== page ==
House Threat to Reject Bipartisan UI and Payroll Tax Extension Will Harm Families
Dec 19, 2011
By Neil Ridley
Once again Washington lawmakers are demonstrating how disconnected they are from the daily lives of ordinary people.
About 13.3 million Americans are officially unemployed, and 43 percent of them have been out of work for six months or more. Millions more are so discouraged they have stopped looking and more still are underemployed or working part-time because they can't find full-time work. Yet even this stark reality isn't enough to convince some lawmakers to cease with political tussles and, instead, make hard decisions in the best interest of their constituents.
Although Democrats and Republicans in the Senate reached a compromise on Saturday and voted overwhelmingly to pass a two-month extension of the payroll tax cut and federally funded unemployment benefits, House leadership is threatening to reject the bill over what can only be viewed as political wrangling.
The bill, though not ideal, will keep critical benefits flowing to millions of jobless Americans and their families while Congress resolves a longer-term extension.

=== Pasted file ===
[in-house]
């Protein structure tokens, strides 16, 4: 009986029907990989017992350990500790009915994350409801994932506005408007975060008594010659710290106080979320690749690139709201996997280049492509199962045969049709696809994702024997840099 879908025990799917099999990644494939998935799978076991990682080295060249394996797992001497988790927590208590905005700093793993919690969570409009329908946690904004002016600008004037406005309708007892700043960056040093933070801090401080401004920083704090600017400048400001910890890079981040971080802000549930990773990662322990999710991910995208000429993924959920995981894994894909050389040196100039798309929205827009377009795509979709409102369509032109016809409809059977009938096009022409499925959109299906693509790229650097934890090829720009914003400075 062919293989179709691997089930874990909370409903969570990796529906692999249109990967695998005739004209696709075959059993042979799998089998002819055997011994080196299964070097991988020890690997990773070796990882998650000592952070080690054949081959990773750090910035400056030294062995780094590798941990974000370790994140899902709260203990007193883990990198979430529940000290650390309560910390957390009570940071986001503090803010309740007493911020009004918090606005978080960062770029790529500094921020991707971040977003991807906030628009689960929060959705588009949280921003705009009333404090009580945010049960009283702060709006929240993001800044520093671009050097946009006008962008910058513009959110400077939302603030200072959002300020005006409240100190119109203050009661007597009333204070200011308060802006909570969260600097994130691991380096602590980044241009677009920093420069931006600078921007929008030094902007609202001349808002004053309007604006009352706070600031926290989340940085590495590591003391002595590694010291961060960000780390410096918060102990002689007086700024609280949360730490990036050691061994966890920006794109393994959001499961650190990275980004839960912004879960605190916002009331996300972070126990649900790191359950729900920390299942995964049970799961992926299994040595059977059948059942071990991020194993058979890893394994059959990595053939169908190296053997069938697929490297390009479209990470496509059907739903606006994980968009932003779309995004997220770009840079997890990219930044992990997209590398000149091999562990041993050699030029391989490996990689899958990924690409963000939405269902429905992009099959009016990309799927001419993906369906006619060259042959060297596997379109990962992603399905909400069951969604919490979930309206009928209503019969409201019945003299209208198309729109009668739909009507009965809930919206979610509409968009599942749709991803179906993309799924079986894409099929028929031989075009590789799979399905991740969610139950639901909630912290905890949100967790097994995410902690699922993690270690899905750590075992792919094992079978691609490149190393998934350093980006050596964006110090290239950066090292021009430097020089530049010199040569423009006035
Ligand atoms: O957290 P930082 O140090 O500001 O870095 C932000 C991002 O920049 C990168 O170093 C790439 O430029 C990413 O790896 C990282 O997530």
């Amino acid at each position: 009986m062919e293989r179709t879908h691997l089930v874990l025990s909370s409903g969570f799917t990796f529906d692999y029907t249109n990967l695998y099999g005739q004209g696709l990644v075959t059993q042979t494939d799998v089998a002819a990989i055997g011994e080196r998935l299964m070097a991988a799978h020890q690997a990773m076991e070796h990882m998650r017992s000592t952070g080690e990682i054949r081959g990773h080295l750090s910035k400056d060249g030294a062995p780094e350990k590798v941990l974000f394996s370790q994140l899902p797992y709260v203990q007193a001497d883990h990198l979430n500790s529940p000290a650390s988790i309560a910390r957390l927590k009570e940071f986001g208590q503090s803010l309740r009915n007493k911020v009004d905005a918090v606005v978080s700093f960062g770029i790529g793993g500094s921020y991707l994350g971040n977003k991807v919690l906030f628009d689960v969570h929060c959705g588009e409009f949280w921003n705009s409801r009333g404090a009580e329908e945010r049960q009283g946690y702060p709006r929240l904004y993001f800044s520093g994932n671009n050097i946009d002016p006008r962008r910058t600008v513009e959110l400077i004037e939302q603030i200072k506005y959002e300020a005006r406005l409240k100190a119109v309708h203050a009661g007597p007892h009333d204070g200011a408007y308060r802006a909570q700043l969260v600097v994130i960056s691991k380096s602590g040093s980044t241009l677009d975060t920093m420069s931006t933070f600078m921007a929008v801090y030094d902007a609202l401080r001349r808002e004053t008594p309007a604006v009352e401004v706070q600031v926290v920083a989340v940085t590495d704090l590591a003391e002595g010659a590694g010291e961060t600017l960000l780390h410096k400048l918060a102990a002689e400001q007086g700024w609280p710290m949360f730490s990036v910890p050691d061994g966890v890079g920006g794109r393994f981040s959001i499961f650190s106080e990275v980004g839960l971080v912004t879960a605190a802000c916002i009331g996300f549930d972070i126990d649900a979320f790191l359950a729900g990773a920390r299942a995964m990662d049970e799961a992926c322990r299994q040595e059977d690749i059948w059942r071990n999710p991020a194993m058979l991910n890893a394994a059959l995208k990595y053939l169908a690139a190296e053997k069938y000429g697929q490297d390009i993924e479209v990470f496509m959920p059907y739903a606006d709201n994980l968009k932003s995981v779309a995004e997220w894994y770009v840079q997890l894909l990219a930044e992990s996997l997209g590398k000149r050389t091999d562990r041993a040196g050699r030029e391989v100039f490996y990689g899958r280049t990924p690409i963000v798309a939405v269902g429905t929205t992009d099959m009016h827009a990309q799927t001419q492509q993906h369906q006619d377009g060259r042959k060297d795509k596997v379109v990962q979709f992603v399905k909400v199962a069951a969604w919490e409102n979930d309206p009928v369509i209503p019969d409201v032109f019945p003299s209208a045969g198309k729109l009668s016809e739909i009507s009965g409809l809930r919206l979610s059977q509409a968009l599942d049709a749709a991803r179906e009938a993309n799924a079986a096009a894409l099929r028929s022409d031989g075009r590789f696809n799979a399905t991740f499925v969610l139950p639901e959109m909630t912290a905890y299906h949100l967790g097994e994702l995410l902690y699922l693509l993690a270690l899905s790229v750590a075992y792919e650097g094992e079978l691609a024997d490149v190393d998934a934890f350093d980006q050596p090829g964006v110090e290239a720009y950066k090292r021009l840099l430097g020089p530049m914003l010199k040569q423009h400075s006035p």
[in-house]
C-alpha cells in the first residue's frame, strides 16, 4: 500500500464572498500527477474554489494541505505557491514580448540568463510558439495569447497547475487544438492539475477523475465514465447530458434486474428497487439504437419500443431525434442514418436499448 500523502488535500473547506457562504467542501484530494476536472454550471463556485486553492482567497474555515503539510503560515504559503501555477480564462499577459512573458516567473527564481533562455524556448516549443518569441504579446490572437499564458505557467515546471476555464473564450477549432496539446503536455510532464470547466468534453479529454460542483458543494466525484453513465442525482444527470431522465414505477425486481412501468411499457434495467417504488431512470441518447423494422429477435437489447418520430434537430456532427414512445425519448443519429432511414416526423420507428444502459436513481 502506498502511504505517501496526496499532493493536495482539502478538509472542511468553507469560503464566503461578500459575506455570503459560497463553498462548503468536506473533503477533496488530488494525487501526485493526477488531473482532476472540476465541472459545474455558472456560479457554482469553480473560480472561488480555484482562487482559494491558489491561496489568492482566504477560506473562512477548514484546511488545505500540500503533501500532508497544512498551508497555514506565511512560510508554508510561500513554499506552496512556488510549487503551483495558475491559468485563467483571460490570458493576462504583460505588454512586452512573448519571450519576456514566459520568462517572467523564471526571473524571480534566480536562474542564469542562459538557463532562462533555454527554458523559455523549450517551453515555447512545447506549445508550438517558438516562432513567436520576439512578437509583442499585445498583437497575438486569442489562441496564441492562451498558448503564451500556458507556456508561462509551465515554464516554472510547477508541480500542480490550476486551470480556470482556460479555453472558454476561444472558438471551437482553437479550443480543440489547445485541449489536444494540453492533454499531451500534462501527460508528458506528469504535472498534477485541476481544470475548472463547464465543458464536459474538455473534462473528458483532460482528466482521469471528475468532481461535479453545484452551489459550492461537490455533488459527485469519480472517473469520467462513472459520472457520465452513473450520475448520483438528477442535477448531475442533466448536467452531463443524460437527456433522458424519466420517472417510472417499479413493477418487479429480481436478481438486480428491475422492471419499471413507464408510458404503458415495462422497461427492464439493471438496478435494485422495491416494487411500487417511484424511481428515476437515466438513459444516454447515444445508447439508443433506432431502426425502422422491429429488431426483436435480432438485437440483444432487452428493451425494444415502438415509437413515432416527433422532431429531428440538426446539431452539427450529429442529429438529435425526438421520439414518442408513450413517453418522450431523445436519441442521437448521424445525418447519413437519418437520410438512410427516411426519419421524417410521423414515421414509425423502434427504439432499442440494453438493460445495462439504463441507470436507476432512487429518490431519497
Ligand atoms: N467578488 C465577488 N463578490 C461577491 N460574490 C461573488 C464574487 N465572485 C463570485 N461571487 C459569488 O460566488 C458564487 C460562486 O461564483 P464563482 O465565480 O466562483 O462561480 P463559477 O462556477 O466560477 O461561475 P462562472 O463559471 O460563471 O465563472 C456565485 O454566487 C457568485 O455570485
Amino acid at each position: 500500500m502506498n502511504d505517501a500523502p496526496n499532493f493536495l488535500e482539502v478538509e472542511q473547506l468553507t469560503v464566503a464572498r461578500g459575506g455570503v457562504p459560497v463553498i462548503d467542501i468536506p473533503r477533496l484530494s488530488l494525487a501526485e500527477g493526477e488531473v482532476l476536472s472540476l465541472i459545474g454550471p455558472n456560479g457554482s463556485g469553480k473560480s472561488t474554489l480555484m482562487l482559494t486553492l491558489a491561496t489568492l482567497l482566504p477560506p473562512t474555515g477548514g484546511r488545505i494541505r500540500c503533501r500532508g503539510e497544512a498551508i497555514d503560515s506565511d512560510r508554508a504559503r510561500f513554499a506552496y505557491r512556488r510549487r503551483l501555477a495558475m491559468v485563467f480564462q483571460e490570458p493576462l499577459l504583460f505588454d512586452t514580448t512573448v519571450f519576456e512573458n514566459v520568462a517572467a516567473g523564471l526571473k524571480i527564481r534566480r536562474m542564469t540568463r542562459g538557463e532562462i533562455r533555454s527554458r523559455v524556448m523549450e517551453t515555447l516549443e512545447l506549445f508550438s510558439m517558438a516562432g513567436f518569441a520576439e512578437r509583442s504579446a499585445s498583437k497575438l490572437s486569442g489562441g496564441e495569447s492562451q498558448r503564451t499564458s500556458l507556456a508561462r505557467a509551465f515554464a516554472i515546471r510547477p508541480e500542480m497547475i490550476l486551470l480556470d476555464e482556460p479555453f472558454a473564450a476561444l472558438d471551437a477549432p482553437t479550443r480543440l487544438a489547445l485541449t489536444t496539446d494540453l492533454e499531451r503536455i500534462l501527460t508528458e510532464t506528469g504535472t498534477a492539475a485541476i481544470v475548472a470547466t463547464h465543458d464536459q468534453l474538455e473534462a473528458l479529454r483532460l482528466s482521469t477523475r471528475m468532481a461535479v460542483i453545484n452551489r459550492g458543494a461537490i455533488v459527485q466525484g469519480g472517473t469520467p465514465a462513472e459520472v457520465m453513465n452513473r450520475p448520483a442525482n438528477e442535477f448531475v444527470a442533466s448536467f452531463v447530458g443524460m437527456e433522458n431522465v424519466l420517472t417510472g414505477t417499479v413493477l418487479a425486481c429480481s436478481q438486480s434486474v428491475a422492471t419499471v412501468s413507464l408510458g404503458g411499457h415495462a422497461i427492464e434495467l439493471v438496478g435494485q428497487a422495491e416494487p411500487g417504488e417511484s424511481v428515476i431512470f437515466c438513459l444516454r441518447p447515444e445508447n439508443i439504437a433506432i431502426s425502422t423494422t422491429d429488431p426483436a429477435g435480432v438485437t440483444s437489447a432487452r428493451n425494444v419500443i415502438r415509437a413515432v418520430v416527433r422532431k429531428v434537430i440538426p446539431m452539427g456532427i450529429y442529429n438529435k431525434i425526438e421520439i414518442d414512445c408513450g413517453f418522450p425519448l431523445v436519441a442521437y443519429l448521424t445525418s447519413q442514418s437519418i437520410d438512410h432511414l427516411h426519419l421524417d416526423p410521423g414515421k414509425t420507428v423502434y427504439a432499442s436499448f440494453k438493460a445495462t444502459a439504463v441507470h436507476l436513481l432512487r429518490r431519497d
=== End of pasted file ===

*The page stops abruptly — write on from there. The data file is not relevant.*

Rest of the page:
In 2010 unemployment insurance kept about 3.2 million people out of poverty, according to the Census Bureau. Unemployment is a stopgap for many struggling families that allows them to meet their basic needs while they look for work. For some, it is the difference between making housing payments, buying groceries, and paying utility bills. Simply put, it makes a difference. The House's action or inaction will affect the daily lives of millions. If Congress allows this assistance to lapse, more than one million workers will exhaust benefits by the end of January.
Political brinksmanship should not get in the way of helping jobless workers and their families who are struggling and dealing every day with the jobs crisis. Senate leadership from both parties decided to compromise because it's in the best interest of the nation's families. The House should follow suit and do the same.